A recent fire destroyed building, equipment, and inventory of Lake Junction Models. Bill Hoss, owner of Lake Junction Models, reports the company is currently working to replace damaged equipment and supplies. Lake Junction Models plans to be back in production in a new facility in the near future. Owner Hoss states, “Customers awaiting delivery of orders will receive them when production resumes.” A current company estimate for returning items to stock and filling orders is that it will be October or November before this will be possible.
Lake Junction Models offers a line of HO-scale structures, passenger cars, cabooses, and detail parts. The company also provides custom services for special projects requiring the use of CAD design and laser-cutting services. The company is located in the St. Louis, Missouri area. You may view Lake Junction Models’ product line on its website: www.lakejunctionmodels.com.
Blackstone Models has re-released a limited number of HOn3 D&RG C-19 No. 345 locomotives with the movie scheme decoration.
This ready-to-run replica is based on the prototype in her vibrant bumblebee-paint scheme as she appeared in the 1951 Western movie classic, "Denver & Rio Grande." Although her Hollywood career was short-lived, No. 345s performance was a smashing success -- she met her fate in a spectacular crash scene on the silver screen.
In addition to its unique decoration and movie version herald, this stunt engine model features a road pilot, fluted domes, box headlight, flared-side tender, wood-panel cab sides, two 11 single-stage compressors, and a diamond stack. As with all Blackstone Models locomotives, this model is ready-to-run with factory-installed couplers and free-rolling trucks. It also includes a custom dual-mode SoundTraxx Tsunami Digital Sound Decoder.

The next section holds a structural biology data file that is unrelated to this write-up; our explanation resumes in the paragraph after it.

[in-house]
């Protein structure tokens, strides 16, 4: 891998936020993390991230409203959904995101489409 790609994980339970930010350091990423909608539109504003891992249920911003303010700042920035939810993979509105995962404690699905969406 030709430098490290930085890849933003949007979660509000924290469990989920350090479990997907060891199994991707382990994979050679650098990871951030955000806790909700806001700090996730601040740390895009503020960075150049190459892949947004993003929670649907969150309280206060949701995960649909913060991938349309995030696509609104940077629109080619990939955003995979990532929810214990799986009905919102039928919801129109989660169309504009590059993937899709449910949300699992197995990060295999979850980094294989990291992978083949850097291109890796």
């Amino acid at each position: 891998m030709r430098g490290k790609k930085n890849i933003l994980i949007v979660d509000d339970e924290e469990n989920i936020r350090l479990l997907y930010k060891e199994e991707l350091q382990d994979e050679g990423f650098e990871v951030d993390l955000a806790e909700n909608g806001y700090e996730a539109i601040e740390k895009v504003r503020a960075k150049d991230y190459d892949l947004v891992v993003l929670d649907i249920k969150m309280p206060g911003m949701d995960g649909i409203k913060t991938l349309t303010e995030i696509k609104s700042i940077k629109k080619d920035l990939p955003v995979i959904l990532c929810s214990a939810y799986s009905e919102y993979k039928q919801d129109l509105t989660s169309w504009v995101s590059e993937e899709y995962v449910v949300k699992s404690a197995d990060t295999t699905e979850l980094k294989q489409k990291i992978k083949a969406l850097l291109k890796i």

Prior to her final curtain call, No. 345 traversed the narrow gauge rails across Colorado, from Marshall Pass to serving on the South Park Division of the Colorado & Southern Railway. She also worked out of Montrose and was eventually assigned to switcher service in Durango, where she was selected for her Hollywood debut. Number 345 also played various roles since her first appearance in 1881 as D&RG Class 70 No. 401. In 1889, she was converted to standard gauge and reclassified as Class 74 No. 803. A year later, the narrow gauge called for her return, and she was again rebuilt as D&RG Class 74 No. 405. After years of continued service, she was renumbered as 345 in 1924 and designated as a C-19.
The movie scheme D&RG C-19 No. 345 (#B310208-S) models are available now from authorized retailers at an MSRP of $499.95.
For more information: www.blackstonemodels.com.
White River Productions has acquired
Railroad Model Craftsman and Railfan & Railroad
magazines, effective September 1, 2014. The asset
purchase agreement between Carstens Publications
and White River Productions was completed Thursday,
August 28, 2014.
Carstens Publications’ final issues of the two titles are the June issues, and future issues will be produced by White River Productions. Staff assignments for the two publications have not yet been determined. Included in the agreement is the Books Division of Carstens Publications, which will continue under White River Productions. Not included is Flying Models magazine.
“We are excited to welcome these two Carstens titles to our family of White River Productions publications,” said Kevin EuDaly, president of White River Productions. “These magazines are an important part of railroad publications and White River Productions looks forward to continuing their legacies.”
You may read White River's press release with further details here: White River Productions Acquires Railroad Model Craftsman and Railfan & Railroad